August 14, 2020

Iraqi Prime Minister urges Christians to Return

Last Sunday the Iraqi Prime Minister, Mustafa Al-Kadhimi, called for the return of Iraqi Christians who had fled their homeland. He made this appeal especially because of the defeat of ISIS.. In a remarkable statement the Prime Minister described Christians as "the original children of the country". Christians have indeed been in Iraq for nearly 2,000 years, far longer than in the UK for example. Islam only came to the region now known as Iraq some 600 years later.
The Iraqi Prime Minister met with the Chaldean Catholic Patriach Louis Sako and various Bishops in Baghdad. He assured them that “Iraq is the country for everyone” and pledged that “everyone is a partner in building the future of Iraq”. Al-Kadhimi is the fourth Prime Minister since 2005 and a former Director of the Iraqi National Intelligence Service.  He returned to Iraq himself after years of self-imposed exile, having lived in the USA and UK during part of the Saddam Hussein regime.
Al-Kadhimi said in his statement, “We are serious about providing assistance to our Christian families and solving their problems. We are glad that Christians will return to Iraq and contribute to its reconstruction. Iraqis of all sects are yearning for a new Iraq that believes in peace and rejects violence.”
Patriarch Sako said “Christians are proud of their Iraqi identity, and they feel more reassured, in light of the serious handling of the Al-Kadhimi government with the Christian file,”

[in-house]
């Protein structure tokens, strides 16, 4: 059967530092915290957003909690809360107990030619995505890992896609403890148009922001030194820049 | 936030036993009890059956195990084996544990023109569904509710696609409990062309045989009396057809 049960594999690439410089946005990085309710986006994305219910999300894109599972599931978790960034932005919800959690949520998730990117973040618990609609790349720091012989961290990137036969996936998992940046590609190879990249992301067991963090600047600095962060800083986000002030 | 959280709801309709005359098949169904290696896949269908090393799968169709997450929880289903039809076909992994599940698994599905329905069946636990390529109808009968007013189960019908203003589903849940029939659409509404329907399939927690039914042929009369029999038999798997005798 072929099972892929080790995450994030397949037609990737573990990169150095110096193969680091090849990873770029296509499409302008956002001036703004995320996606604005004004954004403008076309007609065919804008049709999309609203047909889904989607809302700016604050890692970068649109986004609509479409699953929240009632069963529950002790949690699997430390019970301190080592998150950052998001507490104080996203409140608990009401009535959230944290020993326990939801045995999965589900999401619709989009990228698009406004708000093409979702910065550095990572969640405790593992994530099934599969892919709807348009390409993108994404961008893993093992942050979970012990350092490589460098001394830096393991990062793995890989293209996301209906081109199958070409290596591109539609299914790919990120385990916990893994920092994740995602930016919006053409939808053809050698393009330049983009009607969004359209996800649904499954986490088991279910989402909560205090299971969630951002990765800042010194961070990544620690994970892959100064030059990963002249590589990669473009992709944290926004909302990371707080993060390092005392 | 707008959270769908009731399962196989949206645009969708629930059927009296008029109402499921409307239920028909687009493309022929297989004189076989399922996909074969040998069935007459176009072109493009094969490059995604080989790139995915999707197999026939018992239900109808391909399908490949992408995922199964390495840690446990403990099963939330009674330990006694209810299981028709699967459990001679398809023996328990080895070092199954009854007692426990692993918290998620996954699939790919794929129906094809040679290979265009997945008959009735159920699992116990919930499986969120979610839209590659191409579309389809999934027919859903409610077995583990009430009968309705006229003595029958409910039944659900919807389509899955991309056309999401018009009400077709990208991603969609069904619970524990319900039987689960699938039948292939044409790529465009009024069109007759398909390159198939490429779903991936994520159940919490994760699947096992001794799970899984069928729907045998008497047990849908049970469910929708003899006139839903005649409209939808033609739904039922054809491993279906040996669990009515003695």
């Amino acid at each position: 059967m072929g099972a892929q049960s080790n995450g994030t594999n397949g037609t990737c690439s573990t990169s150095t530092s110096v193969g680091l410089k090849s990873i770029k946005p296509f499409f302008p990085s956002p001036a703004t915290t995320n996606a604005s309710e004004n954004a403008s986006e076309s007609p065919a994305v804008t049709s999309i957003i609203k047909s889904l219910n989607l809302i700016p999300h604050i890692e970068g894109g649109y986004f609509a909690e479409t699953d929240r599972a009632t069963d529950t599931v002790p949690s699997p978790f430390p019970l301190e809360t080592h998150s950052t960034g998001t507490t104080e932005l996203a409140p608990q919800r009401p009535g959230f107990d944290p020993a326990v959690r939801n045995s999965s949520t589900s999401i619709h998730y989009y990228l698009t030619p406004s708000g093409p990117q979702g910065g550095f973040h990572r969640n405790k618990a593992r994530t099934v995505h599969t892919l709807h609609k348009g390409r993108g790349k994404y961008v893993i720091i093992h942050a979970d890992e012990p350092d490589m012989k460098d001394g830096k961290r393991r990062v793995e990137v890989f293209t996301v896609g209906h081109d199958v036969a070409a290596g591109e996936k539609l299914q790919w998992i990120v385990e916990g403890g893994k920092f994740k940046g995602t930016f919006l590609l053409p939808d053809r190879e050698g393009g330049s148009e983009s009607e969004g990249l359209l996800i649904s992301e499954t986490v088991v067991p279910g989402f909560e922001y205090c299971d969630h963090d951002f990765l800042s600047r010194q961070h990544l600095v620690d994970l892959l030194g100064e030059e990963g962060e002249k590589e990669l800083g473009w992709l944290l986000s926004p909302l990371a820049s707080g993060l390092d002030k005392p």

Interestingly in October 2014, Sako suspended 10 priests that fled Iraq after they refused an order to return to the country.
Toppled bell tower in Qaraqosh
The bell tower of this church in Qaraqosh (Bakhdida) was toppled by ISIS
We wonder how many of those who fled Iraq will return. 120 Iraqi Christian refugees at a church meeting in Jordan were asked for a show of hands to indicate if they would ever consider going back to Iraq. Not one hand was raised. One woman shouted out in English "Never". Our experience in working with nearly 8,000 of these Christians is that the mental wounds run deep.
Imagine if you and your family had to flee in the middle of the night from a murderous terrorist army. Imagine losing everything except the clothes on your back. Imagine your home destroyed and all your possessions stolen. Imagine losing your husband, wife, son or daughter to the violence of ISIS. Would you go back?
Some have. And Mosaic Middle East support them by providing jobs and new businesses through our Nineveh SEED employment projects, because they said,“How can we return when there are no jobs?”
But we also support those who fled the country. If any choose to return we will give them every assistance possible.
Our approach is to stand with these dear people whether they decide to return to the troubled land of their birth or to remain as refugees in Jordan. What a choice!
As Christians we cannot understand all that happens to us, but we can ask God for wisdom in making such life-changing choices. We can also seek to live by the words of Proverbs 3 v 5-6 ‘Trust in the Lord with all your heart, lean not on your own understanding. In all your ways acknowledge Him and He will direct your paths’
St George's congregation in Baghdad shows the diversity of the Christian population there
From the team
The plight of Iraqi Christians

Whether the Christians of Iraq seek to rebuild their communities after ISIS or to remain as refugees, we seek to follow the command to love.

"Let us not love with words or tongue but with actions and in truth" (I John 3 v 18)

Mike Simpson

CEO, Mosaic Middle East

Posted by Mosaic Team